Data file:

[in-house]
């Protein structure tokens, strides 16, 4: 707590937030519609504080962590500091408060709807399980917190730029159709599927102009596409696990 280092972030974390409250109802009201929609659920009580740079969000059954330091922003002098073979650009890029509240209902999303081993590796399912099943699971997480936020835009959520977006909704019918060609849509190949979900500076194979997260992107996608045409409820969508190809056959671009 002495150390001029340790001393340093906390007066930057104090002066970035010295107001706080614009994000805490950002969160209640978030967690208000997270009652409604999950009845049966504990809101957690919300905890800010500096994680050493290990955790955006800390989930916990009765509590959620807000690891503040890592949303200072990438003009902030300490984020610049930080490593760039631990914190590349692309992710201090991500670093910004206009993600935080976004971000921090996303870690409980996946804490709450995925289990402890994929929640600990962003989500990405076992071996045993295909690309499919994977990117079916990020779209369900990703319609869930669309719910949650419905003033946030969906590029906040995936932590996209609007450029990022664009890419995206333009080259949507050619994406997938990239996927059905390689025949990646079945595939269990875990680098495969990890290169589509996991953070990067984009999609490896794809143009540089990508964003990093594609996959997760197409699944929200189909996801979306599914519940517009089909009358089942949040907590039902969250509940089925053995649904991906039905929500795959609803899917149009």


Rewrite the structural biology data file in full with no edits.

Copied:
[in-house]
């Protein structure tokens, strides 16, 4: 707590937030519609504080962590500091408060709807399980917190730029159709599927102009596409696990 280092972030974390409250109802009201929609659920009580740079969000059954330091922003002098073979650009890029509240209902999303081993590796399912099943699971997480936020835009959520977006909704019918060609849509190949979900500076194979997260992107996608045409409820969508190809056959671009 002495150390001029340790001393340093906390007066930057104090002066970035010295107001706080614009994000805490950002969160209640978030967690208000997270009652409604999950009845049966504990809101957690919300905890800010500096994680050493290990955790955006800390989930916990009765509590959620807000690891503040890592949303200072990438003009902030300490984020610049930080490593760039631990914190590349692309992710201090991500670093910004206009993600935080976004971000921090996303870690409980996946804490709450995925289990402890994929929640600990962003989500990405076992071996045993295909690309499919994977990117079916990020779209369900990703319609869930669309719910949650419905003033946030969906590029906040995936932590996209609007450029990022664009890419995206333009080259949507050619994406997938990239996927059905390689025949990646079945595939269990875990680098495969990890290169589509996991953070990067984009999609490896794809143009540089990508964003990093594609996959997760197409699944929200189909996801979306599914519940517009089909009358089942949040907590039902969250509940089925053995649904991906039905929500795959609803899917149009």